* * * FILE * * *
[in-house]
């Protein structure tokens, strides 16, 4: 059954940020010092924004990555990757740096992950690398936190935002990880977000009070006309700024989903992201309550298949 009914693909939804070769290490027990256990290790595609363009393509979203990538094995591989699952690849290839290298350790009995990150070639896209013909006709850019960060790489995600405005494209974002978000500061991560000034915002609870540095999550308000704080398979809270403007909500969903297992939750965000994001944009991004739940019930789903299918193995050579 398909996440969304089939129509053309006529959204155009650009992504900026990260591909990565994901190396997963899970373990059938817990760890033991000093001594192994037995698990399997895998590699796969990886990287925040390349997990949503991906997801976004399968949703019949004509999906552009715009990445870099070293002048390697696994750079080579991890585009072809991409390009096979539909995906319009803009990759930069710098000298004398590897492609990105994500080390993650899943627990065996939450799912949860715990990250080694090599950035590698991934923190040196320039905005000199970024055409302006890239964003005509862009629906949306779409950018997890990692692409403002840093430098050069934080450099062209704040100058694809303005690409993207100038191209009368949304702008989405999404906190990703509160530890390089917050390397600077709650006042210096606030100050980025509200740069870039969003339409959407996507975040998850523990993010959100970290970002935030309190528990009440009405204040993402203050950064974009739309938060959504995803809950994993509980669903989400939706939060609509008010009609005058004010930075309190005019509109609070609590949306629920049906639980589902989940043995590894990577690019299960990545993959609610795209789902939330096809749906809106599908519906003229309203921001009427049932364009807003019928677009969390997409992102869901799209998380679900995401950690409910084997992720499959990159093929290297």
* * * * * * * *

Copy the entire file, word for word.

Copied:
[in-house]
């Protein structure tokens, strides 16, 4: 059954940020010092924004990555990757740096992950690398936190935002990880977000009070006309700024989903992201309550298949 009914693909939804070769290490027990256990290790595609363009393509979203990538094995591989699952690849290839290298350790009995990150070639896209013909006709850019960060790489995600405005494209974002978000500061991560000034915002609870540095999550308000704080398979809270403007909500969903297992939750965000994001944009991004739940019930789903299918193995050579 398909996440969304089939129509053309006529959204155009650009992504900026990260591909990565994901190396997963899970373990059938817990760890033991000093001594192994037995698990399997895998590699796969990886990287925040390349997990949503991906997801976004399968949703019949004509999906552009715009990445870099070293002048390697696994750079080579991890585009072809991409390009096979539909995906319009803009990759930069710098000298004398590897492609990105994500080390993650899943627990065996939450799912949860715990990250080694090599950035590698991934923190040196320039905005000199970024055409302006890239964003005509862009629906949306779409950018997890990692692409403002840093430098050069934080450099062209704040100058694809303005690409993207100038191209009368949304702008989405999404906190990703509160530890390089917050390397600077709650006042210096606030100050980025509200740069870039969003339409959407996507975040998850523990993010959100970290970002935030309190528990009440009405204040993402203050950064974009739309938060959504995803809950994993509980669903989400939706939060609509008010009609005058004010930075309190005019509109609070609590949306629920049906639980589902989940043995590894990577690019299960990545993959609610795209789902939330096809749906809106599908519906003229309203921001009427049932364009807003019928677009969390997409992102869901799209998380679900995401950690409910084997992720499959990159093929290297």